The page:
Human Rights in International Criminal Proceedings – The Impact of the Judgement of the Kosovo Specialist Chambers of 26 April 2017

34 Pages Posted: 9 Dec 2018 Last revised: 22 Nov 2019

See all articles by Goran Sluiter

Goran Sluiter

University of Amsterdam - Faculty of Law; Rethinking SLIC Project

Date Written: October 23, 2018


By their very nature international criminal tribunals will in their operation impact upon individual rights, such as the right to liberty and the right to a fair trial. Without a constitution and without a history in developing due process norms, international criminal tribunals have to provide for instant incorporation of human rights in their respective criminal proceedings.

However, the circumstances under which international criminal tribunals are established are often complex while at the same time their creation is considered to be a matter of urgency. As a result, there may not always be sufficient attention to human rights law’s position and rank in the applicable sources of law during the creation of international criminal tribunals. In practice, the effect of human rights law in international criminal proceedings has proven at times to be problematic. Without elaborate written procedural rules, it may at times be uncertain what the precise scope of the proceedings’ interference with individual rights and liberties are, or ought to be.

On 26 April 2017 the Constitutional Chamber of the KSC has reviewed the due process content of the KSC’s newly drafted Rules of Procedure and Evidence (RPE). It concluded that the RPE adopted by the Judges were inconsistent with human rights in a number of ways, especially because of lack of sufficiently detailed rules governing investigations which interfere with individual rights, such as search and seizure operations and wiretaps. It raises the question, subject of this paper, whether the KSC has raised the bar in terms of the principle of procedural legality and whether the current loose approach in international criminal proceedings to investigative powers is in violation of international human rights law. If this research question is answered in the affirmative it would necessitate a significant overhaul of the organization of international criminal proceedings, especially in its pre-trial phase.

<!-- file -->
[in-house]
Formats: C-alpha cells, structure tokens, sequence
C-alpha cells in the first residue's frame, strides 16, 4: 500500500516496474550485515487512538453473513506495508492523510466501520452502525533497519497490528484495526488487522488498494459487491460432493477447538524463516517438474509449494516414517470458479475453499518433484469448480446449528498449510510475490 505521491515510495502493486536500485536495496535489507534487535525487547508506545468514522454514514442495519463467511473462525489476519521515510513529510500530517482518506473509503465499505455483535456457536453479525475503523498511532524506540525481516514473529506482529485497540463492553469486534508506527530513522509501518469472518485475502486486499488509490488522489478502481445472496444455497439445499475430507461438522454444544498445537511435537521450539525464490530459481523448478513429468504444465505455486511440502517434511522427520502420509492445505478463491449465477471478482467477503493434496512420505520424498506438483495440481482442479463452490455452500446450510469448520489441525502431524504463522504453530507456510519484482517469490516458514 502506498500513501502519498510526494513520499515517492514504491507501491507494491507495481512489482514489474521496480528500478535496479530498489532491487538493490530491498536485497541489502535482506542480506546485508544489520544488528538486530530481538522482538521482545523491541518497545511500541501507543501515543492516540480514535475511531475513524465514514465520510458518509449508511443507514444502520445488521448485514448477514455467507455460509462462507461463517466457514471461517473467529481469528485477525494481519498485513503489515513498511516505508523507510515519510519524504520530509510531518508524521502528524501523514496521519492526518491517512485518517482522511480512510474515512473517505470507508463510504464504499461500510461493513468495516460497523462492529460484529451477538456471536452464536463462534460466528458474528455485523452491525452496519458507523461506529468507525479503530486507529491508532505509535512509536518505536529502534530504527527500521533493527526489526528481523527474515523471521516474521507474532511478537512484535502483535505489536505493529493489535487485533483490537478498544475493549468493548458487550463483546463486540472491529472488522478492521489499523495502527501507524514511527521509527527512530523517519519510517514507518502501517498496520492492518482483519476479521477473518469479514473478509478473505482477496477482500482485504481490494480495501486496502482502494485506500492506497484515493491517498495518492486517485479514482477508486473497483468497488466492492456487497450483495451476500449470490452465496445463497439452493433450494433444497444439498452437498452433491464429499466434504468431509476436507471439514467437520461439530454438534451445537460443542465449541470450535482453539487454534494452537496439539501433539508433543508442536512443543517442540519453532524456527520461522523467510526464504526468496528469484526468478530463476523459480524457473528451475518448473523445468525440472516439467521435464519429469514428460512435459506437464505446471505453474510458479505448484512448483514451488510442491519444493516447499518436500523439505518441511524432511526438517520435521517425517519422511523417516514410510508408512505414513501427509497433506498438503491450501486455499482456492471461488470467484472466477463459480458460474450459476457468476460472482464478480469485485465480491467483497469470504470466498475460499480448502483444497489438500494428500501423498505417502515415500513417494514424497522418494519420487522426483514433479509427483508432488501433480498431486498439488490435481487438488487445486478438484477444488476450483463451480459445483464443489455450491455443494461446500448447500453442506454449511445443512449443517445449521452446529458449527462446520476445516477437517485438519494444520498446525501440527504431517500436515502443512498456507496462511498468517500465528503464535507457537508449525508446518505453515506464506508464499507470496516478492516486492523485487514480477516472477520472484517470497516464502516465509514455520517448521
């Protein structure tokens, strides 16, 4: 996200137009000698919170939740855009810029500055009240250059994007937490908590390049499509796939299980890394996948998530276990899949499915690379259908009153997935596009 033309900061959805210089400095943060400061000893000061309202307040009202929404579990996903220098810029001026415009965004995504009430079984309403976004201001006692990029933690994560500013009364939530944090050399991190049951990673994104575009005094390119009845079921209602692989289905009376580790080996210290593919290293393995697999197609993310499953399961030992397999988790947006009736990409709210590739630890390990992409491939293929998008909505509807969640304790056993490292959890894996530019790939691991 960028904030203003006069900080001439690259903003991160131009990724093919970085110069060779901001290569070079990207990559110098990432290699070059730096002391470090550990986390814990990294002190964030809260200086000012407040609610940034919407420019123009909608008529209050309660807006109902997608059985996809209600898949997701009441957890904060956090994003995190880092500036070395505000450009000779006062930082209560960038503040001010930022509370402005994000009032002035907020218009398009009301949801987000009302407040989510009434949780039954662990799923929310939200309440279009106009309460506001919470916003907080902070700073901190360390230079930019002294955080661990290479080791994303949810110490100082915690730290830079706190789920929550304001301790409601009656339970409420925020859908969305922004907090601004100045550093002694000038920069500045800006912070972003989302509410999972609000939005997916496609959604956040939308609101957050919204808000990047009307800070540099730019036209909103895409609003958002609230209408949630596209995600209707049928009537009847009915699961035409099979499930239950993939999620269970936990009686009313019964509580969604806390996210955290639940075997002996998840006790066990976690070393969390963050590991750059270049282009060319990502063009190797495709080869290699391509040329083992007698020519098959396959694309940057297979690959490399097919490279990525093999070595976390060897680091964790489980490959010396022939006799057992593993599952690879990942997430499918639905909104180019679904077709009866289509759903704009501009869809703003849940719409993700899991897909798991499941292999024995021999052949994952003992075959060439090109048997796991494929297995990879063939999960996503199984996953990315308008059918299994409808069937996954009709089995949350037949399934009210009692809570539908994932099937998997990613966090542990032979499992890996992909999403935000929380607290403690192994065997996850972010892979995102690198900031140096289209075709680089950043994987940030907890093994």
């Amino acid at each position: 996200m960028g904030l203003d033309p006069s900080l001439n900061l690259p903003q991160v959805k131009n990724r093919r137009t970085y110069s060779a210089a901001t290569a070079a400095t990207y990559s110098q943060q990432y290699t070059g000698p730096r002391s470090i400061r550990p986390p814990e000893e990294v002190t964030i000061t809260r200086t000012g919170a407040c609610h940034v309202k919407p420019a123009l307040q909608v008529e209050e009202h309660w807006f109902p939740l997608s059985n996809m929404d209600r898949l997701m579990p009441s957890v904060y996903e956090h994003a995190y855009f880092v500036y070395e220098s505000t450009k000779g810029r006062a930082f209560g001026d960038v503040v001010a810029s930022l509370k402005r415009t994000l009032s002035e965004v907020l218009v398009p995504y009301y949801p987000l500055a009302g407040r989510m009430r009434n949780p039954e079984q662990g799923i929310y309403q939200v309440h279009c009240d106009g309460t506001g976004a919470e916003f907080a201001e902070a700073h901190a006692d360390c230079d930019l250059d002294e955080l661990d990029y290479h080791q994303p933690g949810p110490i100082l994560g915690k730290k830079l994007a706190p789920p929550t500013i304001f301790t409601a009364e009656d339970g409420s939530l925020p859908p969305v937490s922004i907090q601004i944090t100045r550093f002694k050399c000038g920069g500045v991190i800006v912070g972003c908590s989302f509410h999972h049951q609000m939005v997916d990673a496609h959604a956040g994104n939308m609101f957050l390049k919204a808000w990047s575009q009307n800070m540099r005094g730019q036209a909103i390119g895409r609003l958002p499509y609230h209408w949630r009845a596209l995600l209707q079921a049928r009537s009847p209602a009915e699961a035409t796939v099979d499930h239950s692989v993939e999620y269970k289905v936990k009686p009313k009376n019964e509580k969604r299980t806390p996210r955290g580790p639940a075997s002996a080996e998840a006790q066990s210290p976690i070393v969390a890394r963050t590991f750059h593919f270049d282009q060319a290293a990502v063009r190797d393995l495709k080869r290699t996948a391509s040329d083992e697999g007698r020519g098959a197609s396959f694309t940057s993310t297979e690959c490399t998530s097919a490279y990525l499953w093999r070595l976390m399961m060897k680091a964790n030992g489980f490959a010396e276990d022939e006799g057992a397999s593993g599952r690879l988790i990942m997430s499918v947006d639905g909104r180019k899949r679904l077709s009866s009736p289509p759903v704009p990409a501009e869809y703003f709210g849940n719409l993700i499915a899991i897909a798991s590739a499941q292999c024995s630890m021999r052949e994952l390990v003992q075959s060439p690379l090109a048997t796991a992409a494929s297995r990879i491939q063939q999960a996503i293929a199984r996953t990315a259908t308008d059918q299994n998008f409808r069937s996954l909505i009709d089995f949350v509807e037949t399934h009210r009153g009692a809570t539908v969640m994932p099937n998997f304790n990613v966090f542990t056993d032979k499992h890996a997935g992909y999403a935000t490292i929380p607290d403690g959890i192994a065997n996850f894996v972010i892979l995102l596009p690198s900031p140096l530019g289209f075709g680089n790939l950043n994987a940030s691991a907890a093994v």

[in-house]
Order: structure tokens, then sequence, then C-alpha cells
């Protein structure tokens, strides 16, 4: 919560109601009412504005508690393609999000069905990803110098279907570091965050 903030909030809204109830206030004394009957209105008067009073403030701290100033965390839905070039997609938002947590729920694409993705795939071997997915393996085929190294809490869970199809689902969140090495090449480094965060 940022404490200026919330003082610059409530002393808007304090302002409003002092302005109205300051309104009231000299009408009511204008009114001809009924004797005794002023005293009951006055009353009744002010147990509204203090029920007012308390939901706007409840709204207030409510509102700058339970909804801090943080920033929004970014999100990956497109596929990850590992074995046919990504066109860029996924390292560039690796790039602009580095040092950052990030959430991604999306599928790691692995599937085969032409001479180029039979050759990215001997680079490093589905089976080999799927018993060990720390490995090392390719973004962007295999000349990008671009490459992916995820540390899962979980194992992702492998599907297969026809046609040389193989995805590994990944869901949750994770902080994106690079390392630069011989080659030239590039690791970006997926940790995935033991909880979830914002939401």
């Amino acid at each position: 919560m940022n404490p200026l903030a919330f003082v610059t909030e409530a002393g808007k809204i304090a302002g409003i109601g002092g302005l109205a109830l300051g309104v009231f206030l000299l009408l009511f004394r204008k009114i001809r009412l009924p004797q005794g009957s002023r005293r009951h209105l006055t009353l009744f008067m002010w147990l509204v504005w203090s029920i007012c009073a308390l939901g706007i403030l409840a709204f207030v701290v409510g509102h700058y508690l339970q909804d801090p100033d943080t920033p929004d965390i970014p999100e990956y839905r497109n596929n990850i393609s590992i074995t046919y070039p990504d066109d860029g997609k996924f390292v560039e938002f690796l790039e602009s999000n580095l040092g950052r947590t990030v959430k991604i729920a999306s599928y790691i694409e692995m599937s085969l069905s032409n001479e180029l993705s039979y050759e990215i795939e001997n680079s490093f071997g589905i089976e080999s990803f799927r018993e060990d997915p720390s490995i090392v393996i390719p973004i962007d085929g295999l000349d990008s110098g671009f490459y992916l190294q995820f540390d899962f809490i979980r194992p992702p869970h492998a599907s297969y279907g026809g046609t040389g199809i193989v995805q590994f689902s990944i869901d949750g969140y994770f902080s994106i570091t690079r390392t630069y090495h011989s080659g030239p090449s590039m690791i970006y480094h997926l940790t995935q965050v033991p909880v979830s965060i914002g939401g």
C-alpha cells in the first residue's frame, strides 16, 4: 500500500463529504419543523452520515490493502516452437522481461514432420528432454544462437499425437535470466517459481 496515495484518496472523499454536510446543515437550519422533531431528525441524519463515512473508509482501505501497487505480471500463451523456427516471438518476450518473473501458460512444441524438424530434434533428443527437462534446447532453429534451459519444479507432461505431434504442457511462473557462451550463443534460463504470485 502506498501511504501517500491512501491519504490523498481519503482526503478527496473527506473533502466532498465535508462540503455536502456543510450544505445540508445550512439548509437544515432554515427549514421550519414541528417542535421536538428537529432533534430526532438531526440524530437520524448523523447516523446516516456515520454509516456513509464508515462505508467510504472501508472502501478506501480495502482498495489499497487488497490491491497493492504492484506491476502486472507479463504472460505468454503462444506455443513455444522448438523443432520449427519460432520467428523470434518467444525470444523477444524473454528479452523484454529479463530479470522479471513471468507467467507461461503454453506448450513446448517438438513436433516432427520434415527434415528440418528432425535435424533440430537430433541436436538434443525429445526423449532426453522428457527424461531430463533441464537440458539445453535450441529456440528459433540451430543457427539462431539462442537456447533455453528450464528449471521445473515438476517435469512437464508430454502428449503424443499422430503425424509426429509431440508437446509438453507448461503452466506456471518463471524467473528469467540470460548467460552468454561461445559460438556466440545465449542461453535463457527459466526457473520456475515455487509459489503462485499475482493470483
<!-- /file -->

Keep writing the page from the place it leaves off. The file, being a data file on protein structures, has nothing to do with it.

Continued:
In order to answer the aforementioned research question I will first provide an overview and analysis of the position of human rights in international criminal proceedings (2). Next, it will be examined how international criminal proceedings have been organized in relation to international human rights law (3). The paper then shifts to KSC. First, it is necessary to provide information and background on the creation of the KSC (4). The subsequent section analyses the judgement of April 2017 of the KSC’s Constitutional Chamber (5). Its impact on the protection of rights and the organization of international criminal proceedings will be the subject of section 6. The paper ends with concluding observations (7).

Keywords: Human Rights, International Criminal Law, Kosovo Specialist Chambers, International Criminal Justice

JEL Classification: K33

Suggested Citation

Sluiter, Goran, Human Rights in International Criminal Proceedings – The Impact of the Judgement of the Kosovo Specialist Chambers of 26 April 2017 (October 23, 2018). Forthcoming in William & Mary Bill of Rights Journal, Vol. 27, No. 3, 2019, Amsterdam Law School Research Paper No. 2019-23, Amsterdam Center for International Law No. 2019-12, Available at SSRN:

Goran Sluiter (Contact Author)

University of Amsterdam - Faculty of Law ( email )

Amsterdam, 1018 WB

Rethinking SLIC Project ( email )

Nieuwe Achtergracht 166, 1000 BA Amsterdam

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